Keleher has earned a special place in the ire of Puerto Rico’s teachers. Hired by Governor Rosselló in December 2016 from a business consulting background, she has been advocating for the institution of charter schools, patterned after the post-Katrina privatization of New Orleans’ schools, since before Hurricane Maria. Since Hurricane Maria, which claimed nearly 5,000 lives, she has repeatedly referred to the storm as an “opportunity.”

Speaking to CBS in July, Keleher said: “No one wanted the storm. But I am not going to misspend the opportunity, pardon the pun, that I have to redirect these things that would have never been available to Puerto Rico. [Without the storm], I would have been short $300 million. I wouldn’t be able to do the things that I am going to be able to do for teachers and for kids.”

Keleher is doing exactly what she was appointed to do. Privatization of Puerto Rico’s public schools has been part of an overall program of austerity recommended by the hedge fund managers tasked with overseeing the territory’s “economic recovery” in the face of unremitting exploitation by the financial elite and an 11-year recession. This “recovery” is to be accomplished by placing Puerto Rico’s public properties, utilities and social programs at the mercy of private investors.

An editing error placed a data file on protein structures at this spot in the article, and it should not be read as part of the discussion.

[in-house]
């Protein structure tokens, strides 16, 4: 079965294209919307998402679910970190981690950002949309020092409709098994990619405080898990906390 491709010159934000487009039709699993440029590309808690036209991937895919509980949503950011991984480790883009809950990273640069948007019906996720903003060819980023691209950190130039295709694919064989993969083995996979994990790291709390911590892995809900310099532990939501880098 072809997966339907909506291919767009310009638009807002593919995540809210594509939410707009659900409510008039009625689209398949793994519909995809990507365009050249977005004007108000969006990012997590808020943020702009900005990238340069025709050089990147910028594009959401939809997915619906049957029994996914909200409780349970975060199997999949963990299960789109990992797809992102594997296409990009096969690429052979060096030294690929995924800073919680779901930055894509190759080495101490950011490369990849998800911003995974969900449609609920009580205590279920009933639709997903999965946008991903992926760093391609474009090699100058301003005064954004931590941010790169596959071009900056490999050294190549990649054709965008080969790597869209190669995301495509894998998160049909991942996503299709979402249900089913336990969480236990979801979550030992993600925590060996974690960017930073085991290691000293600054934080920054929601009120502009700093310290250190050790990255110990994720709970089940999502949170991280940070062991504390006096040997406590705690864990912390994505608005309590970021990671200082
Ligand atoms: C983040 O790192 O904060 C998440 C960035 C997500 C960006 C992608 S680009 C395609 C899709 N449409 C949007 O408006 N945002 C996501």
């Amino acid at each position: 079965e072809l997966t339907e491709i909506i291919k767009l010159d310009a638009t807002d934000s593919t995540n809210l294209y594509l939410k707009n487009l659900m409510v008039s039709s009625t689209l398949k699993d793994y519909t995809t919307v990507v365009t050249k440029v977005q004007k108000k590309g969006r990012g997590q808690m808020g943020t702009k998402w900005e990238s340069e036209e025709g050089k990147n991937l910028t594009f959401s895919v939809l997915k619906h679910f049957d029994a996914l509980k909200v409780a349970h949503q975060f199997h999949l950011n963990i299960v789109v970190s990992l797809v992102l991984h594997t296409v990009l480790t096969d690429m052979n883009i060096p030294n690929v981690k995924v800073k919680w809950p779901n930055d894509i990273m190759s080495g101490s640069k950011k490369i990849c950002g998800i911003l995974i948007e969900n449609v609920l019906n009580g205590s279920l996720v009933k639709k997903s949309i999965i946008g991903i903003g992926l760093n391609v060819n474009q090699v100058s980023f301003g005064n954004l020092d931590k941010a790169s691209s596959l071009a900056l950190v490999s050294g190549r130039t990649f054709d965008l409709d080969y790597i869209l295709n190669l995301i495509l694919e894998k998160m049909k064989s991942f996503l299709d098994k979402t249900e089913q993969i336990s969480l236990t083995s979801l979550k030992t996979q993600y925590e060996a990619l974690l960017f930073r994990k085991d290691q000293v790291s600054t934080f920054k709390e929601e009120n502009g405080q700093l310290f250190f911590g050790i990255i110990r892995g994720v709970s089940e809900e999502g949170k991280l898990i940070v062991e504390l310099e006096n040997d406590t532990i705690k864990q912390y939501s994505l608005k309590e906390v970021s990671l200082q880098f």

Puerto Rican teachers and workers have been forced to live through a great catastrophe with little to no assistance, while the banks and big businesses have cruelly taken advantage of Hurricane Maria to further loot the island. The unions, both the AFT-affiliated AMPR and the ostensibly more militant FMPR, seek to block any struggle in defense of education, preventing the unity of Puerto Rican workers with their brothers and sisters on the mainland, and tying teachers to the bankrupt capitalist system.

Throughout the spring, teachers have held protests, vigils and marches, repeatedly trying to find a means to fight. More than 1,000 San Juan teachers went on strike in March to protest budget cuts. The AMPR would not endorse those strikes either, publicly citing fears that the trade union would lose negotiating privileges.

Teachers protested again in May, joining wider May Day anti-austerity demonstrations in San Juan. Along with thousands of other protesters, teachers marched down Ponce de León Avenue, the center of San Juan’s financial district, and spoke at rallies. As the demonstration wound down, police threw canisters of tear gas into the crowd and fired rubber bullets. Hundreds of protesters were hospitalized. The police arrested over 20 students who were specifically protesting the education budget.

The real allies of Puerto Rican teachers, youth and other workers are their fellow workers in the US and around the world. The Socialist Equality Party calls for the immediate implementation of a massive public works program to rebuild the island, its schools and hospitals, and to ensure that every person has a safe and comfortable home.

We call for the immediate abolition of the debt of Puerto Rico accrued through decades of colonial oppression and parasitic and corrupt financial schemes. We call for the immediate expropriation of the wealth of the financial aristocracy to fund these demands.